7 Jun 2006

Living with downlighters, just

I am really developing a dislike of downlighters. We put a shedload of them into our kitchen during a refit in 2002: 14 to be precise, to accompany 4 that were already there. Today, I replaced 7 of these GU10 halogen bulbs, which had all blown. And this was the second time I had made a replacement bulb sweep. I think I have now replaced 16 bulbs in four years. They are said to last 4,000 hours each. Maybe they have, maybe they haven’t, but it seems to me that the average lifespan of these bulbs is much less than that.

And the physical act of replacing the GU10 bulbs is also really deeply unsatisfying. It’s a bit like something you might read up on in the bad sex guide. If you’ve ever used the Dutch cap as your preferred method of contraception, you’ll feel right at home changing over GU10 bulbs, because the simple mechanics of male-to-female insertion somehow becomes both time-consuming and difficult to understand. Sexy it isn’t.

First you have to unhitch a C-shape wire with a couple of protruding bits, which hold the bulbs in place within the bezel, which is what they call the silver bit you see surrounding the bulbs; sometimes the wire just pops out, often it’s quite resistant. You can easily end up wrestling with the blighter for ages until it suddenly comes loose and falls to the floor. Then the bulb hangs down limply from the hole in the ceiling from two low-voltage cables. Next you have to yank the bulb away from these wires. No pleasing clicks or turns here, just tug and hope. The replacement bulbs, which cost around £2.50 each, have two tiny little pins which have to be inserted into two holes in a circular plate, which sometimes comes adrift. If the circular plate has gone, you just have to guess where these two pins go. You push, you wangle, you push a bit more, it isn’t really in place correctly but you think it will do. There is certainly no satisfying click to tell you you are home. You just have to assume that it’s in. Then push the bulb back into the ceiling and then replace the horrible C-shaped wire clip in the bezel.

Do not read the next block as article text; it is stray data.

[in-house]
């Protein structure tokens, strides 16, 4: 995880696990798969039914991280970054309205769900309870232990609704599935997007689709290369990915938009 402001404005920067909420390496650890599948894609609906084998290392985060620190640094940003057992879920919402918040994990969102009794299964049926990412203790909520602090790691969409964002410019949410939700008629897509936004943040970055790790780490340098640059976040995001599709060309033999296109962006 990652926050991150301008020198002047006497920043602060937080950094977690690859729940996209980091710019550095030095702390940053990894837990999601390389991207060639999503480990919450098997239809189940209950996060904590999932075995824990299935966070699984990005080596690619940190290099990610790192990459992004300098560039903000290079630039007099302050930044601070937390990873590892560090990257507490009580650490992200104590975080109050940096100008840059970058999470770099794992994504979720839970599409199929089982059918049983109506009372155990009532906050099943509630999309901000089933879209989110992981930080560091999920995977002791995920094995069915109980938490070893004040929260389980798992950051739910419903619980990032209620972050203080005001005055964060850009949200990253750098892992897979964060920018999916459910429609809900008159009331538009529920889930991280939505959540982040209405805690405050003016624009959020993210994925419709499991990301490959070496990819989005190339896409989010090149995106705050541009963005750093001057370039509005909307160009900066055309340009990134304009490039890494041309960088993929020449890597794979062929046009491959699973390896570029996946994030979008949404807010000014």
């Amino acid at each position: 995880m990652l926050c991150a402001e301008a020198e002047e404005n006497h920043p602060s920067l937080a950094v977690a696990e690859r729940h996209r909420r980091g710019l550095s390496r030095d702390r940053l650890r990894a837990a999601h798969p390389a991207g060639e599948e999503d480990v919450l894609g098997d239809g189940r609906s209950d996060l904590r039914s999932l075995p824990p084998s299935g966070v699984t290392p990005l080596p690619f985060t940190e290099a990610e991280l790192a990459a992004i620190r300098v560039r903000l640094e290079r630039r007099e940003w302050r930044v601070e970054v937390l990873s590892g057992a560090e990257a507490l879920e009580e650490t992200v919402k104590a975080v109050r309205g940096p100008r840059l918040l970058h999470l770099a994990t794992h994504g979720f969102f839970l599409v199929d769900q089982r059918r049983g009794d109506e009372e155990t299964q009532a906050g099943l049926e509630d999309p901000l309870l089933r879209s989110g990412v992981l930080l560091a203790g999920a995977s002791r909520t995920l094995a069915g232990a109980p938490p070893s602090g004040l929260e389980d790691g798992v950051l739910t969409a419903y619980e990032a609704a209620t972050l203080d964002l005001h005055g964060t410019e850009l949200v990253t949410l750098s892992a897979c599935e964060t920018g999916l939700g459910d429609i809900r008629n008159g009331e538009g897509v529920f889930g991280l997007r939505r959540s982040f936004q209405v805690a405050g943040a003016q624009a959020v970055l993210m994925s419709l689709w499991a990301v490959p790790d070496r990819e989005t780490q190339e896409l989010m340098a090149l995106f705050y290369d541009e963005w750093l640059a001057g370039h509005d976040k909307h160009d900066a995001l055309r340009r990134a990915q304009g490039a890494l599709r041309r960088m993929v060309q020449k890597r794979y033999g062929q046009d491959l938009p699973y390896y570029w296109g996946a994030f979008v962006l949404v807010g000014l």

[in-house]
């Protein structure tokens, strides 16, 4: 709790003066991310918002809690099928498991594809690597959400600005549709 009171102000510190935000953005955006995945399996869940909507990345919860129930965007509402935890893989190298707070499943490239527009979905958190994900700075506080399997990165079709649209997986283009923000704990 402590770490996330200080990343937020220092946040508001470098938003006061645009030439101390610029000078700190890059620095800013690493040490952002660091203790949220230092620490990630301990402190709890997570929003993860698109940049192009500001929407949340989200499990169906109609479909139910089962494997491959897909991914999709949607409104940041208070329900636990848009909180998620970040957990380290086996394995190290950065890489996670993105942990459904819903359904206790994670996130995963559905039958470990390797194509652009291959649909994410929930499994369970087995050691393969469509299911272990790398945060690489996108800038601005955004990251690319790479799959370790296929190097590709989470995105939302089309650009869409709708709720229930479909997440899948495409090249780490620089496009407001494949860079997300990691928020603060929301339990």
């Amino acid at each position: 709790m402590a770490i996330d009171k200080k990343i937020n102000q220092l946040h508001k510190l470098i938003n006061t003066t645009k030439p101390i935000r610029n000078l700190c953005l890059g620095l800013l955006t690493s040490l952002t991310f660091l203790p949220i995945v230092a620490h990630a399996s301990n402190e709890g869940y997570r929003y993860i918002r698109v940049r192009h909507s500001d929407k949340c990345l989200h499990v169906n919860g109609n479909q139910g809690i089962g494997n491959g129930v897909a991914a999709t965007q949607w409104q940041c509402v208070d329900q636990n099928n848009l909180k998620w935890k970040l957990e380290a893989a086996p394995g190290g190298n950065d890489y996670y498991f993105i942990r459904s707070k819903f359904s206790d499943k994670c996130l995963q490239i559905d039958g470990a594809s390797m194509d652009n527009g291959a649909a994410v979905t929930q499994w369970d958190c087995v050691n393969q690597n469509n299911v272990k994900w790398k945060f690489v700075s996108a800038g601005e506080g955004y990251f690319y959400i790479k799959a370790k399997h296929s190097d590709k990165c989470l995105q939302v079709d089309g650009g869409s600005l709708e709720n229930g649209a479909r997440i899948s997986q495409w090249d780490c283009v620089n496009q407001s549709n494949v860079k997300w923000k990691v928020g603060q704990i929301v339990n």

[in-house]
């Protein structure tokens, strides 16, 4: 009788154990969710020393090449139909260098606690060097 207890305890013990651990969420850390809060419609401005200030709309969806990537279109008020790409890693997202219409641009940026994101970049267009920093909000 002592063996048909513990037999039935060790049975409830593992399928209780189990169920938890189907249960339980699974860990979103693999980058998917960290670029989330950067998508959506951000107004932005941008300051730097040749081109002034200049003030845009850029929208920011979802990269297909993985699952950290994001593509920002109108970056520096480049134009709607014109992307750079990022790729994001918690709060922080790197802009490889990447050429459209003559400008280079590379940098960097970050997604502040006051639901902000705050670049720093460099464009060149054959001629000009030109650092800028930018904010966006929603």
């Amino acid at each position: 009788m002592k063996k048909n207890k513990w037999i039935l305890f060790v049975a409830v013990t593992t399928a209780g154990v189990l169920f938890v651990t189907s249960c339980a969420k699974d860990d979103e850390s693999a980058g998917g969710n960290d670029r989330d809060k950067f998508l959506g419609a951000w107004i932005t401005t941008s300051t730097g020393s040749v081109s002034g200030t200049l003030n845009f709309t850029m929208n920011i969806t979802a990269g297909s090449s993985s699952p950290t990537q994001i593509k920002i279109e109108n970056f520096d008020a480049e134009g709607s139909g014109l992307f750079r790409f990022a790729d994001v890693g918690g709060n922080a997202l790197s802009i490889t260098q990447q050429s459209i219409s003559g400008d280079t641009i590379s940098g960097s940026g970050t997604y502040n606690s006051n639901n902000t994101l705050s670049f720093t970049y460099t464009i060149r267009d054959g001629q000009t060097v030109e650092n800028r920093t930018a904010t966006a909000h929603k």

If you’ve got it right, the light comes on when you hit the switch. If not, then you’ll probably be landed with an unwanted pregnancy.

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